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Re: Chicxulub's Antipode (Re: cause of death at KT)

Your boundary beds probably contain round microspherules blasted from the
Chicxie crater.  All known boundary sites in the H.C. Formation contain
them.  About 10 years ago while on vacation, I sieved a section of the
boundary clay a couple hundred kilometers north of your ranch and I was
able to find 21 microspherules in about 1.5 cubic meters of sediment  (I
don't remember the sieve size that I used, but if your interested I'll
try to find my notes).  I found that it was best to sieve the *weathered*
portion of the outcrop, because the spherules are already "pre-loosened"
from the matrix.  Fresh rock is a b*tch to sieve because you often have
to pound it into small pieces first, and even then,  the rock often
doesn't completely disaggregate.  I wet-sieved and dry-sieved and had
good luck with both techniques.  The spherules are most often medium sand
size to coarse sand size.  Don't be too rough with the matrix during
sieving.  The microspherules are delicate lil' thangs.

When sectioned and viewed under a petrographic 'scope, the interiors of
these microspherules contain a mixture of unaltered glass (rare),
zeolites, feldspars, and clay.  Under crossed nichols, some
microspherules have a highly diagnostic radial texture.  Some
microspherules have voids near their centers.  Nearly all microspherules
are quite close to perfectly round, but if you're lucky you might find
one with a teardrop shape.

Regarding the larger exotics:
The *easily* identifiable boundary sections of the Hell Creek are always
fine-grained (mudstone and/or claystone), are obviously layered, and
represent primary deposition (in other words, no reworking except for
occasional bioturbation).  So I would assume that ANYTHING that looks
"unusual" or out-of-place in this zone should be sampled.  Large
concretions, pebbles, or other suspected autochthonous material should be
looked at closely.  Weird-colored objects may also be trying to tell you
something (fusion crust tends to weather to a rust color.  There may also
be reaction halos in the sediment around exotic objects).

(Sadly, I traded my vial of Chicxie spherules for a used Brunton a few
years later.  I think the other guy got the better end of the deal.  :-(

Sample on, dude,


On Sun, 03 Sep 2006 11:41:13 -0600 "franklin e. bliss"
<frank@blissnet.com> writes:
> Interesting discussion.  The chances of finding a piece of ejecta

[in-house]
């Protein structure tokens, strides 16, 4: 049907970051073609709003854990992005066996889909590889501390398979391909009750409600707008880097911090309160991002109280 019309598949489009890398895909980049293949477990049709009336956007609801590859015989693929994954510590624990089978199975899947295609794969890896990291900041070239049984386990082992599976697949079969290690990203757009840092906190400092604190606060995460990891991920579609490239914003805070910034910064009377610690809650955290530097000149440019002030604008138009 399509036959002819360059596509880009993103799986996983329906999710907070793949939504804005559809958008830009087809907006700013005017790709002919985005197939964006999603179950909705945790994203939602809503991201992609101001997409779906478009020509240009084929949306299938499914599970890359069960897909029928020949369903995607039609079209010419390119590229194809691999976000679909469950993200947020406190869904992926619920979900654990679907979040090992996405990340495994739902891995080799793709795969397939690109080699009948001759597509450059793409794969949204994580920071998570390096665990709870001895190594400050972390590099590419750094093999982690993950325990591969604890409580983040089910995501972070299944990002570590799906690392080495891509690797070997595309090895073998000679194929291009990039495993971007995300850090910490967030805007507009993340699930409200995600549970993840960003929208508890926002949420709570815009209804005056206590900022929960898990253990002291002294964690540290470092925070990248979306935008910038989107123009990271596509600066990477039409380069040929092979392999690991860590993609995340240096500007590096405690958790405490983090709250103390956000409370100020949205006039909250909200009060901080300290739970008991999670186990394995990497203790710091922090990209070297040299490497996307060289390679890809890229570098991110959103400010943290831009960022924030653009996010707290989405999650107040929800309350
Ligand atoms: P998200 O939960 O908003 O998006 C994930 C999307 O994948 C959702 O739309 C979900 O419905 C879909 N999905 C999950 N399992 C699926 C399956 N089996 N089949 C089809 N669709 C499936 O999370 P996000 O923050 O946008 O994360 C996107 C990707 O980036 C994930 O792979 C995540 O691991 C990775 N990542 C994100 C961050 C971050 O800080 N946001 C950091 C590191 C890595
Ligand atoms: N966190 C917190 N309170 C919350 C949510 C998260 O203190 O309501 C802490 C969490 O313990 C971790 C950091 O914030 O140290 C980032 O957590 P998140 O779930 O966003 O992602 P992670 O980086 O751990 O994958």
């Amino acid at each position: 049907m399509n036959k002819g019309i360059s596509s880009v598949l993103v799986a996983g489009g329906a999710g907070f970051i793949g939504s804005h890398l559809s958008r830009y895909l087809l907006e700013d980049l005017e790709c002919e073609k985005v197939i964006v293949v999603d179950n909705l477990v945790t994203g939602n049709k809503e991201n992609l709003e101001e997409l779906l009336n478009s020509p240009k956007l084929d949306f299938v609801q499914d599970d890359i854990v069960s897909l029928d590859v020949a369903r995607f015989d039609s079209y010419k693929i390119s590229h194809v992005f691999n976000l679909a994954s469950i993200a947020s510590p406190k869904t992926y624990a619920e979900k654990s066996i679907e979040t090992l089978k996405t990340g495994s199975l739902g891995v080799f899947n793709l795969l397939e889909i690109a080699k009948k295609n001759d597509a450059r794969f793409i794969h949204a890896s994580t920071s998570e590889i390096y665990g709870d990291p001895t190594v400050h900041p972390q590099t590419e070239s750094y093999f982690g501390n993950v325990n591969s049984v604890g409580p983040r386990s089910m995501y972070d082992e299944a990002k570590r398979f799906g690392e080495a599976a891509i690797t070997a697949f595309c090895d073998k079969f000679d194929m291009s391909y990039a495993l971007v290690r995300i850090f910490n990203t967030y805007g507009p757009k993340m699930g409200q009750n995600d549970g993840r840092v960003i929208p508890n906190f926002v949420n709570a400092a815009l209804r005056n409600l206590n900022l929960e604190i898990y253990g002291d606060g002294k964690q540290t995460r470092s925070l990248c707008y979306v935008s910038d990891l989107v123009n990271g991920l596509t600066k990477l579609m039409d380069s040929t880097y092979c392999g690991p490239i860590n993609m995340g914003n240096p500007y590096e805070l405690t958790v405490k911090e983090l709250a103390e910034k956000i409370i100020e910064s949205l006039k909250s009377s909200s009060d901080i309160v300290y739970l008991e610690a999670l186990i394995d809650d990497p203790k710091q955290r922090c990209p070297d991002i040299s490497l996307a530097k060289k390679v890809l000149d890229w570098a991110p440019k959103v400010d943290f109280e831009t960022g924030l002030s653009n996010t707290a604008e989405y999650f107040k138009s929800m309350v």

> that re-entered and survived the atmosphere must be a bit low.  As I 
> walk about the K/T boundary up here, I find lots of misc things but  
> what exactly (besides a blob of glass altered to clay or perhaps a  
> small crater in surrounding lamina) would I be looking for in a 
> piece  
> of re-entered material?
> Frank (Cocky Avian Theropod) Bliss
> MS Biostratigraphy
> Weston, Wyoming
> www.cattleranch.org
> 45.783664% of all statistics are made up at the time
> On Sep 3, 2006, at 9:35 AM, Jeff Hecht wrote:
> > At 2:25 AM +0000 9/3/06, Phillip Bigelow wrote:
> >> On Sat, 02 Sep 2006 22:12:53 -0700 (PDT) don ohmes  
> >> <d_ohmes@yahoo.com>
> >> writes:
> >>> At risk of getting on thin crust--
> >>>
> >>> 1). 65 my is old for deep ocean crust. Might be hard to find 
> some
> >>> that was in the antipodal location at the time. Stuff can move 
> fast,
> >>> like 10cm/a. That is 6500km since KT, IMMC. Might, in fact, be 
> all
> >>> subducted.
> >>
> >>
> >> Regarding the sea floor around India, you might be right.  [I am 
> a
> >> neophyte when it comes to southern Asian tectonics].  But there 
> are
> >> numerous places in today's Pacific Ocean that still contain 65 my 
> old
> >> oceanic crust.
> >
> > According to http://userpage.fu-berlin.de/~data/database/oceanage/ 
> > jgr_paper.html there is some Cretaceous sea-floor crust off the  
> > east coast of India and the west coast of Australia. The actual  
> > antipodes from the KT impact may have been subducted by now, but I 
> > would expect whatever splashed down to have been spread over a  
> > significant area. So there's hope for finding something, but it 
> may  
> > take some work.
> >
> > -- 
> > Jeff Hecht, science & technology writer
> > jeff@jeffhecht.com  http://www.jhecht.net
> > Boston Correspondent: New Scientist magazine
> > 525 Auburn St., Auburndale, MA 02466 USA
> > v. 617-965-3834; fax 617-332-4760

"If you are traveling into the future in a time machine, and you pass a
person from the future who is traveling into the past, it's probably a
good idea to avoid eye contact." - Jack Handey